He was sanctioned for his involvement in Iran's solid-fuel ballistic missile programme.
The administration of US President Donald Trump chose to stick by a nuclear deal between Iran and world powers yesterday and continue waiving sanctions related to its atomic activities.
Along with the department's letter to Congress announcing those waivers, the administration is announcing new sanctions on Iranian defense officials, an Iranian company and a Chinese-based network that allegedly supplied Iran with "missile-applicable" items.
The State Department also released a new report criticizing Iran for human rights abuses.
Secretary of State Rex Tillerson delivers a a statement on Iran last month at the State Department.
Under the 2015 deal, the USA and other world powers eased sanctions after the U.N.'s International Atomic Energy Agency confirmed that Iran had taken a series of steps to pull its nuclear program back from the brink of weapons capability.
Stuart Jones, the acting assistant secretary of State for Near Eastern affairs, told The Associated Press the U.S.is still forming a "comprehensive Iran policy" but will continue implementing the Iran nuclear deal in the meantime.
"It's a clear message to foreign banks and companies looking to do business with Iran: You will be taking significant risks if you deal with a regime engaged in continued malign conduct and still covered by a web of expanding non-nuclear sanctions", he said. During his tour of the Middle East, Trump will visit Saudi Arabia and Israel, two countries who are also very concerned about Iranian expansionism and terrorism.
The US believes the Chinese business tied to Tehran's ballistic missile program is in breach of global law because, the US said, it could carry nuclear warheads in the future.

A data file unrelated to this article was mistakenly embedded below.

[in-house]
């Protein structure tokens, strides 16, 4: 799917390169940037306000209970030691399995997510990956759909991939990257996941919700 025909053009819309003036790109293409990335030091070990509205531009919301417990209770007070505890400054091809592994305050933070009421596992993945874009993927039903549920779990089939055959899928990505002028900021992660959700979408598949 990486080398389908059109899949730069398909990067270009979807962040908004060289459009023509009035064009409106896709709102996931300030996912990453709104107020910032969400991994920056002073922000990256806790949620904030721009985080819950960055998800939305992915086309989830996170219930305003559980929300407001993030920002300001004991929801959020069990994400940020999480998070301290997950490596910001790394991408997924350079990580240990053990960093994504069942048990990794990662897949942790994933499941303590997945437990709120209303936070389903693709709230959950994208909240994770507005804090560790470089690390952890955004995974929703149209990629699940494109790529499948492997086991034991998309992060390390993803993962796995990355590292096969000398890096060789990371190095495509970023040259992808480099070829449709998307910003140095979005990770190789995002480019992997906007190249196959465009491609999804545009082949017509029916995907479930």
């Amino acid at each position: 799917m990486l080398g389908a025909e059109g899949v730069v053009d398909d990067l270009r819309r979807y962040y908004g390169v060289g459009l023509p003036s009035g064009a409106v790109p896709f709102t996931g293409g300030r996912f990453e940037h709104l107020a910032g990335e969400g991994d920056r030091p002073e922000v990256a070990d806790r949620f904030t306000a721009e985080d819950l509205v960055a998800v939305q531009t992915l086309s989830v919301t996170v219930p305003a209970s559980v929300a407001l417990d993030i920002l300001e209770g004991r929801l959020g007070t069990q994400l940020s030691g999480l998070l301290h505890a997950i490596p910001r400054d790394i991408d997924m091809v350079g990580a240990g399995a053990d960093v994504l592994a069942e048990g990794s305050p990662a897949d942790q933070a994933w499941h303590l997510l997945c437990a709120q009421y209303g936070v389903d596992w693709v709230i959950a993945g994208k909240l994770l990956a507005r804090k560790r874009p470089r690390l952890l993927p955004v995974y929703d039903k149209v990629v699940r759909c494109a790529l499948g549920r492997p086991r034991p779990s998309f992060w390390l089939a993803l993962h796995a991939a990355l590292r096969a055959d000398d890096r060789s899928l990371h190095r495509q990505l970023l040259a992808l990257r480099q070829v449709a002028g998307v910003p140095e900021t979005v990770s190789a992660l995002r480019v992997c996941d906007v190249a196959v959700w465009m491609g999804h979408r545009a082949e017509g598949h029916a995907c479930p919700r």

Although oil sales have rebounded since the deal came into effect in January 2016, Iran's continued exclusion from the worldwide banking system has prevented it from signing much needed trade and investment deals with Europe and Asia.
The implications of the Trump administration's decision to extend sanctions relief, will however, reverberate beyond the realm of worldwide relations.
Trump had until Thursday to extend a sanctions waiver on Iran.
The State Department said Iran would continue to enjoy relief from decades-old economic measures punishing Tehran for its nuclear program. She went on to warn against passage of pending sanctions legislation, S. 722, co-authored by Senate Foreign Relations Chairman Bob Corker (R-Tenn.), ranking member Ben Cardin (D-Md.) and committee member Robert Menendez (D-N.J.).
Europe's leaders are quickly moving forward on economic normalisation with Iran, and scuttling the nuclear deal would have wide-ranging diplomatic repercussions with major allies, she said. "Why risk the JCPOA for a bill that does nothing that is going to arguably undermine the JCPOA?"
Advocates said that deal proponents should not be complacent just because the Trump administration issued these waivers.